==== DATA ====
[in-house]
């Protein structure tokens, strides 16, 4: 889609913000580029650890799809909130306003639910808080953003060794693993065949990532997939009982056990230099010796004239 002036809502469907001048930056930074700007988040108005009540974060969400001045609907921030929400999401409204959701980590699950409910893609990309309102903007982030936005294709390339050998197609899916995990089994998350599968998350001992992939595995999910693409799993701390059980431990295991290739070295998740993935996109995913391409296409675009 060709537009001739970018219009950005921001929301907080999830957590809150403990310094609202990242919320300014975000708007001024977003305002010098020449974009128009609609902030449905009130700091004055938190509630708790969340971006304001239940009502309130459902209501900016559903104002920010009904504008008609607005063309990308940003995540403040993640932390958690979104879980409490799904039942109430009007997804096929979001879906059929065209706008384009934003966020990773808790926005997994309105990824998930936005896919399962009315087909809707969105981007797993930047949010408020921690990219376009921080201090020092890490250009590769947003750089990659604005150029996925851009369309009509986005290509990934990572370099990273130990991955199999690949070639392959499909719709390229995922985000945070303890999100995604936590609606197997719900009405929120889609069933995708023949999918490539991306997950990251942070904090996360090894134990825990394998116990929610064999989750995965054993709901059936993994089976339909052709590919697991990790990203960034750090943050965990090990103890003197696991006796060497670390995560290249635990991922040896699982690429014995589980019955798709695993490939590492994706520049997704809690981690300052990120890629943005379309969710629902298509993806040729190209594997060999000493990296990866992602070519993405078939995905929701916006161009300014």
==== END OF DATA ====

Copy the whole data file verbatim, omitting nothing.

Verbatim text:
[in-house]
């Protein structure tokens, strides 16, 4: 889609913000580029650890799809909130306003639910808080953003060794693993065949990532997939009982056990230099010796004239 002036809502469907001048930056930074700007988040108005009540974060969400001045609907921030929400999401409204959701980590699950409910893609990309309102903007982030936005294709390339050998197609899916995990089994998350599968998350001992992939595995999910693409799993701390059980431990295991290739070295998740993935996109995913391409296409675009 060709537009001739970018219009950005921001929301907080999830957590809150403990310094609202990242919320300014975000708007001024977003305002010098020449974009128009609609902030449905009130700091004055938190509630708790969340971006304001239940009502309130459902209501900016559903104002920010009904504008008609607005063309990308940003995540403040993640932390958690979104879980409490799904039942109430009007997804096929979001879906059929065209706008384009934003966020990773808790926005997994309105990824998930936005896919399962009315087909809707969105981007797993930047949010408020921690990219376009921080201090020092890490250009590769947003750089990659604005150029996925851009369309009509986005290509990934990572370099990273130990991955199999690949070639392959499909719709390229995922985000945070303890999100995604936590609606197997719900009405929120889609069933995708023949999918490539991306997950990251942070904090996360090894134990825990394998116990929610064999989750995965054993709901059936993994089976339909052709590919697991990790990203960034750090943050965990090990103890003197696991006796060497670390995560290249635990991922040896699982690429014995589980019955798709695993490939590492994706520049997704809690981690300052990120890629943005379309969710629902298509993806040729190209594997060999000493990296990866992602070519993405078939995905929701916006161009300014």